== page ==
Fit, trim and active, 63-year-old Carmen Christiano is one of the last people you'd expect to have a heart attack. But that's exactly what happened to him while biking on a sunny July day.
"I was out for a 13.5-mile bike ride and started feeling some chest discomfort," he recalls. "When I got home, the discomfort became significant; I'd never felt such chest pain before. I asked my neighbors for a ride to the hospital, but they said I should call 911. Boy, I'm glad I did."
"My doctors said all of my biking helped me to recover quickly," says Carmen Christiano, seen here eclipsing 2,000 miles biked in 2011, a personal best.
Within minutes, the paramedics arrived at Carmen's home, carried him to the ambulance and hooked him up to an EKG (electrocardiogram) machine.
"They said, 'You're having a heart attack,'" Carmen relates. "They immediately began giving me all kinds of medications, and we headed to the hospital."
After a quick evaluation by the medical team in the Emergency Department at Lowell General Hospital, Carmen was rushed to the cardiac catheterization lab where he underwent an emergency angioplasty to open the blocked coronary artery that was causing his heart attack. Two stents — tiny metal "scaffolds" — were inserted to help keep the artery open and blood flowing to his heart.
"I was in the cath lab within 30 minutes of being at home," Carmen says. "About an hour later, I woke up in the ICU [intensive care unit] and felt 100 percent better. I wanted to go home, but the doctor said I had to stay for at least a couple of days."
"Carmen's experience was not unusual, however, many people don't act as quickly when they begin experiencing symptoms," recounts Dr. Kirk MacNaught, the heart and vascular specialist who performed the emergency angioplasty. "Acting upon the warning signs and speed of treatment is what led to him making a full recovery without permanent damage to his heart. In fact, his heart function resumed to 100 percent."
For someone experiencing a heart attack, getting help quickly is vital. The nationwide goal of hospitals is to have a patient begin treatment in less than 90 minutes. At Lowell General Hospital, with an experienced team of cardiologists and nurses available 24/7, the average time is less than 60 minutes — an excellent measure of quality and a factor for survival.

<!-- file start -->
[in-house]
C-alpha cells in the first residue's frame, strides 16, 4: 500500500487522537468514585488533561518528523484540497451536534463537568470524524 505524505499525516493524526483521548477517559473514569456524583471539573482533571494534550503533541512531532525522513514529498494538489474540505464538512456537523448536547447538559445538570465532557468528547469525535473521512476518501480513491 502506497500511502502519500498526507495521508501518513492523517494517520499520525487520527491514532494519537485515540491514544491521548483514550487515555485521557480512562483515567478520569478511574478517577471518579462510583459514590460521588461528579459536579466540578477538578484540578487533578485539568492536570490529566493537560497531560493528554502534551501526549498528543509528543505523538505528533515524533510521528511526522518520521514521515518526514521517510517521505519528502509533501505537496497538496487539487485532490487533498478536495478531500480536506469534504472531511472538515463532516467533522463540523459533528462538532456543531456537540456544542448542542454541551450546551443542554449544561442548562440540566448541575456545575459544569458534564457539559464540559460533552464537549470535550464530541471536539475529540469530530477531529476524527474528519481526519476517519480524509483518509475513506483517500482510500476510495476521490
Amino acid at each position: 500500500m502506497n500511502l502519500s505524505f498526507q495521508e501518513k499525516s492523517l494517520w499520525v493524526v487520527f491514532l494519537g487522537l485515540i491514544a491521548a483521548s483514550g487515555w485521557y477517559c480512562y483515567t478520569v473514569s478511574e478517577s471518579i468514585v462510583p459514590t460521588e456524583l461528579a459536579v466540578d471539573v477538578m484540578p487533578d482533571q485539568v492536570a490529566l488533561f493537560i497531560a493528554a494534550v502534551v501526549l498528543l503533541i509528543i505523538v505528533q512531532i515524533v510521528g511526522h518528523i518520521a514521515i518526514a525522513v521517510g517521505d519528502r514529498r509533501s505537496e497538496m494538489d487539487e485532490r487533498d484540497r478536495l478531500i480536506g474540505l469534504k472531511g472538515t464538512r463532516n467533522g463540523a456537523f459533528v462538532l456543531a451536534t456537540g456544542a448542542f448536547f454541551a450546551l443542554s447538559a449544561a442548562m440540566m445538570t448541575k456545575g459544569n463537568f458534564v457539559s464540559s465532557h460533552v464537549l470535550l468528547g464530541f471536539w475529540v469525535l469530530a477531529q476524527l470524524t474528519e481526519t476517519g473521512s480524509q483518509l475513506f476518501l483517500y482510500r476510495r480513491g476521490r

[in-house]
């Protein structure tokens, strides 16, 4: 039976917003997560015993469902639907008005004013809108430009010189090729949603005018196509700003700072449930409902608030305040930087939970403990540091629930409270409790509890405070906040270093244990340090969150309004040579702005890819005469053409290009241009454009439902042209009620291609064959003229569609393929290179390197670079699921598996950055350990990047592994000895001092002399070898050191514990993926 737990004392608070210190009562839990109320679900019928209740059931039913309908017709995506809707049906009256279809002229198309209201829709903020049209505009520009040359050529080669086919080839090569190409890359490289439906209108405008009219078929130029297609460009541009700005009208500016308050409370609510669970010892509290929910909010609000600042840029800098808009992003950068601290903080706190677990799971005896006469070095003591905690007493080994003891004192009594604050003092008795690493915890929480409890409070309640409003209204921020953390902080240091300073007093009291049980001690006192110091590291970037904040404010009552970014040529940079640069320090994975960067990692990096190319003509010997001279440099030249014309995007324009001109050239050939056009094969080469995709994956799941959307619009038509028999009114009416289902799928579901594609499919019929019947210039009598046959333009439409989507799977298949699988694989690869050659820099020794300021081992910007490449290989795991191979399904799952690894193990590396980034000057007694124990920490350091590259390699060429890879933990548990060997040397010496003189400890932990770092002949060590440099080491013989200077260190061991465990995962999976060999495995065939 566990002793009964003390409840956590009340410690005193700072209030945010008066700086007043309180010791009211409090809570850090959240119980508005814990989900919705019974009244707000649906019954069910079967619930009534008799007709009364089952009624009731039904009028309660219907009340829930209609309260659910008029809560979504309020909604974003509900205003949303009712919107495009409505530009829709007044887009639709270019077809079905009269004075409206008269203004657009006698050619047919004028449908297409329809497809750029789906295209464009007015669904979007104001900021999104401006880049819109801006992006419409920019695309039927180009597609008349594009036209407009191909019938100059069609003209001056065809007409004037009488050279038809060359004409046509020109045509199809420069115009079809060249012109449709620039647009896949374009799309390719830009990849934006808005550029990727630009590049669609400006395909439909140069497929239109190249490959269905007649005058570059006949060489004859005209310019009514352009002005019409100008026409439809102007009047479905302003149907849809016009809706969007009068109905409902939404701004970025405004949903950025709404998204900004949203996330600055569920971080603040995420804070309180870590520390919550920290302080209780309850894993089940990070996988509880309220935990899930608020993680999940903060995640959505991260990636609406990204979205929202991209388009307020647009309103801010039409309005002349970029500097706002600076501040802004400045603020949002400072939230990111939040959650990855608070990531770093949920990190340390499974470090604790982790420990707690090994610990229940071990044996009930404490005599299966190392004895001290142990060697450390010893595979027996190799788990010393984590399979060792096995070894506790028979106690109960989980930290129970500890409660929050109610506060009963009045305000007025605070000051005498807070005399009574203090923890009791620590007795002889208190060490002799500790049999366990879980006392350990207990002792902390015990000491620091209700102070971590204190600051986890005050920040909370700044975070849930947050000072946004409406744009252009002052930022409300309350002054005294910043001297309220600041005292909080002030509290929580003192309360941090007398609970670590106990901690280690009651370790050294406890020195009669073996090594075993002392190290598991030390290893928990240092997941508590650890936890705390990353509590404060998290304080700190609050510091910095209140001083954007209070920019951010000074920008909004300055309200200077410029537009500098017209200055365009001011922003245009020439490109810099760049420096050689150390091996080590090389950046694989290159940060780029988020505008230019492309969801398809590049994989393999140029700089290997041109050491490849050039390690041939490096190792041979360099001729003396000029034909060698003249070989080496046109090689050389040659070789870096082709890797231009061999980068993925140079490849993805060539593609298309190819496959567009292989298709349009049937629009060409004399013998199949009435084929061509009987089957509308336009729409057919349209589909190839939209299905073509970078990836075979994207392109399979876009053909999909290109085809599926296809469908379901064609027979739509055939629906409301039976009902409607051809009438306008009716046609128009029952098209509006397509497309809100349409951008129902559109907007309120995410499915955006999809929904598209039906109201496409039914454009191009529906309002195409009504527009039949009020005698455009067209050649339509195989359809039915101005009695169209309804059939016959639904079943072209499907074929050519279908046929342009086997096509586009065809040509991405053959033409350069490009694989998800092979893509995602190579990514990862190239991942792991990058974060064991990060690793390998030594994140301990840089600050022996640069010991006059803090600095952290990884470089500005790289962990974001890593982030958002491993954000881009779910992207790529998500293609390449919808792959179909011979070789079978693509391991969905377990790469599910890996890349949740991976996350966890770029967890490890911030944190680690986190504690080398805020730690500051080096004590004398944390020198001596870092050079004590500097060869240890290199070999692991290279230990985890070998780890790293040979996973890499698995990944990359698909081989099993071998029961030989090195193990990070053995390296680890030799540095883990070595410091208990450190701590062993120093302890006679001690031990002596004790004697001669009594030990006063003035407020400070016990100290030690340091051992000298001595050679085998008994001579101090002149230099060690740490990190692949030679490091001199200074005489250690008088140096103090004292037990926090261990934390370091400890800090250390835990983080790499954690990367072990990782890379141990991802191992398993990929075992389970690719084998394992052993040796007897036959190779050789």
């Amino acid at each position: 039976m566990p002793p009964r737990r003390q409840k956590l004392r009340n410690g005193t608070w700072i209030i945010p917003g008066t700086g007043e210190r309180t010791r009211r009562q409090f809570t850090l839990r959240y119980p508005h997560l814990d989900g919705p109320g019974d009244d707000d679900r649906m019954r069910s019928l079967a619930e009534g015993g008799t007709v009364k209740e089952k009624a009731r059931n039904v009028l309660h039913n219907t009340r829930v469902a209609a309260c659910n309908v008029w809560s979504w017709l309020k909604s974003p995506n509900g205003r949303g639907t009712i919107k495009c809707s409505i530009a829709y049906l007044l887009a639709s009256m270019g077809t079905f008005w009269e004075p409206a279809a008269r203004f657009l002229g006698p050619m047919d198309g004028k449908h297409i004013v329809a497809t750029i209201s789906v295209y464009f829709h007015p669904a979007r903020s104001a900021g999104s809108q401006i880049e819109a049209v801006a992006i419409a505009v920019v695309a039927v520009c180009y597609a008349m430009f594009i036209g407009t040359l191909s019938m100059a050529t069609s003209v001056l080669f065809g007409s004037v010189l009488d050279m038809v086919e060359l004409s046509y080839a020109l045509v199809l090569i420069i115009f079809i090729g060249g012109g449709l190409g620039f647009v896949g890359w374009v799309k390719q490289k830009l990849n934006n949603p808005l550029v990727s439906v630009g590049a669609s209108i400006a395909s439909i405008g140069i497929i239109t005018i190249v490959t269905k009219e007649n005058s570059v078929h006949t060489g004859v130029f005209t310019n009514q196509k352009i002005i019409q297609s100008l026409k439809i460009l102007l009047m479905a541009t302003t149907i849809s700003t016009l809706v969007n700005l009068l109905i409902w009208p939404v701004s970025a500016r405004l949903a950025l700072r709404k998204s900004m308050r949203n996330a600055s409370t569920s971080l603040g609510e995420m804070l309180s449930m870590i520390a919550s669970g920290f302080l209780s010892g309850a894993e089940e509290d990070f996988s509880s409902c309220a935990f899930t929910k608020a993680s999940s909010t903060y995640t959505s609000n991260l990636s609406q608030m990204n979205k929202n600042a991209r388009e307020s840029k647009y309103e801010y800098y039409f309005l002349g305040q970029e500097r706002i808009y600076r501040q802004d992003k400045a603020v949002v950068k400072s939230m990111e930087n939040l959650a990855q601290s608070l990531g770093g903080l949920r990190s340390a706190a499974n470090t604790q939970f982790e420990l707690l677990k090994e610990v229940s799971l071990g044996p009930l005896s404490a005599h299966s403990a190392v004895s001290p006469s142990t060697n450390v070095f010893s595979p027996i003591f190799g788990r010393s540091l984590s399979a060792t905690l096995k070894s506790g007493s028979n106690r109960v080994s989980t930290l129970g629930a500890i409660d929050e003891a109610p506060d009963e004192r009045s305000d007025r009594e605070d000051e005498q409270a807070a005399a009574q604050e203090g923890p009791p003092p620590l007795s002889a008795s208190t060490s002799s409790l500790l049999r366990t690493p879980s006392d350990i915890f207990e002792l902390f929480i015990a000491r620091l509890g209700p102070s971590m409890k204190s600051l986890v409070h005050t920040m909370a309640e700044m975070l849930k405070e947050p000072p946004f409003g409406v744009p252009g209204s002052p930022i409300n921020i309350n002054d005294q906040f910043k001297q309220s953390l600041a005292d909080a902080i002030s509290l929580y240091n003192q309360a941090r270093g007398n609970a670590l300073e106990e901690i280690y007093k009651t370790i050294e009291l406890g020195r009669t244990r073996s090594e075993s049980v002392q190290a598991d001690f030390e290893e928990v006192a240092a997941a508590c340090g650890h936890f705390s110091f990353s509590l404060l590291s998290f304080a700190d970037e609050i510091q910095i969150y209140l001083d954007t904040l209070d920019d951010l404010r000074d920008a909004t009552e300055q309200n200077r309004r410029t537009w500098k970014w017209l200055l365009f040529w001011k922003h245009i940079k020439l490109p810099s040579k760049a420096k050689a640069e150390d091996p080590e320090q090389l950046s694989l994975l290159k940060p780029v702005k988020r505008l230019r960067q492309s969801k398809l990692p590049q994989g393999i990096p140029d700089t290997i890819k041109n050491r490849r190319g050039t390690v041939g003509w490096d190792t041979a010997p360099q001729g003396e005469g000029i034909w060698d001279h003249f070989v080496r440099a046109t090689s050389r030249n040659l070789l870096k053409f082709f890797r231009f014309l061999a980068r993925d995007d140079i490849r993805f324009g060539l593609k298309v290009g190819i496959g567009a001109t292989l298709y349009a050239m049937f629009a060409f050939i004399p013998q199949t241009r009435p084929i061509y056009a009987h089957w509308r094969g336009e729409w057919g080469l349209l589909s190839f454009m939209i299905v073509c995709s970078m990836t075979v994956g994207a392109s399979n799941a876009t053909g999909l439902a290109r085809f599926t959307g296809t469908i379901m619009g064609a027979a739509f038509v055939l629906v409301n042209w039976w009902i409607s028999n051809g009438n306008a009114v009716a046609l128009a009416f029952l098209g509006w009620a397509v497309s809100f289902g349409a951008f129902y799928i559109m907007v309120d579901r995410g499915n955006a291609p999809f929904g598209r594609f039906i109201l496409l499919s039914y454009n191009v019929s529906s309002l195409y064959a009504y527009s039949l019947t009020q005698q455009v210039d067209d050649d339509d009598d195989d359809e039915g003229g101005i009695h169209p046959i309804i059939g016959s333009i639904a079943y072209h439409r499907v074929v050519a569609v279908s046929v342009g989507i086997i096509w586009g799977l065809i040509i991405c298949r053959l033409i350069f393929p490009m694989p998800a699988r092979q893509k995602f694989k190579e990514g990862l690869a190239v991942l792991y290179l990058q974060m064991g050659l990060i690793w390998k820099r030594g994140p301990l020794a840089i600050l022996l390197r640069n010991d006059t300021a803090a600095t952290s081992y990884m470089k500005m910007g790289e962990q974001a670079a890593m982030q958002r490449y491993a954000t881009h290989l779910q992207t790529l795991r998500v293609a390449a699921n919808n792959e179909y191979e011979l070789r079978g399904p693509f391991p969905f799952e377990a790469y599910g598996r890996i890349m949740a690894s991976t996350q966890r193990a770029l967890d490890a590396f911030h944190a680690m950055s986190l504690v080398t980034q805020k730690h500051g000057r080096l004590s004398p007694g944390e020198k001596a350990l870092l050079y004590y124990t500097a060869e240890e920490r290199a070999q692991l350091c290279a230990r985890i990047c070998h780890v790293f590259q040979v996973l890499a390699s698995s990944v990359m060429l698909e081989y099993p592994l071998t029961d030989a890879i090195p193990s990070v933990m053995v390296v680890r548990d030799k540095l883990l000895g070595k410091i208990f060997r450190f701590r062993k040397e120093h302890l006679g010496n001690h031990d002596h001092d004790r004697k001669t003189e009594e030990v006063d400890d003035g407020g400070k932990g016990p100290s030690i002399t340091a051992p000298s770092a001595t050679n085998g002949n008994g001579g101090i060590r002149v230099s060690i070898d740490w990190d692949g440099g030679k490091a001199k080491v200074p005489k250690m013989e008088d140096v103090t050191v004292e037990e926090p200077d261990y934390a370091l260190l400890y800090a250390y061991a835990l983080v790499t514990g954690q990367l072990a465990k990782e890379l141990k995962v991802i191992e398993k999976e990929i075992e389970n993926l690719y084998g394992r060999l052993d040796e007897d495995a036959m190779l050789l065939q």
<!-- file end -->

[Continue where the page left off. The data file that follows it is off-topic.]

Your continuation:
Carmen was discharged after two days in the hospital and participated in twice-weekly cardiac rehabilitation (medically supervised exercise to rebuild the heart's strength and endurance) classes at Lowell General for about three weeks after his discharge.
"That went very well because I had biked so much [before the heart attack]," Carmen says. "They had me hooked up to monitors while I exercised and it was great to see what my capability was before I started biking again on my own."
And that's exactly what Carmen did, resuming his cycling routine within two weeks of his angioplasty — clocking nearly 800 miles through mid-November. To reduce his risk of another cardiac event, he also started taking cholesterol-lowering medications and slightly changed his diet, although he says he wasn't eating that unhealthily before, nor did he smoke.
"My father had heart disease, however, so that was probably my primary risk factor along with too-high cholesterol," he notes.
Managing risks of heart disease like cholesterol, smoking, diabetes, and lack of exercise are important to lowering the chance of heart attack. "Unfortunately, age is a risk factor that we can't prevent, so while some people have no other known risk factors, anyone is at risk for a heart attack. That's why doing whatever we can to improve what we can — like lowering cholesterol, eating healthy and getting exercise — is really important," Dr. MacNaught explains.
"I'm just so glad they were able to perform this type of procedure right at Lowell General," Carmen adds. "If I hadn't gotten the help I needed within one hour the way I did, the results could have been dire."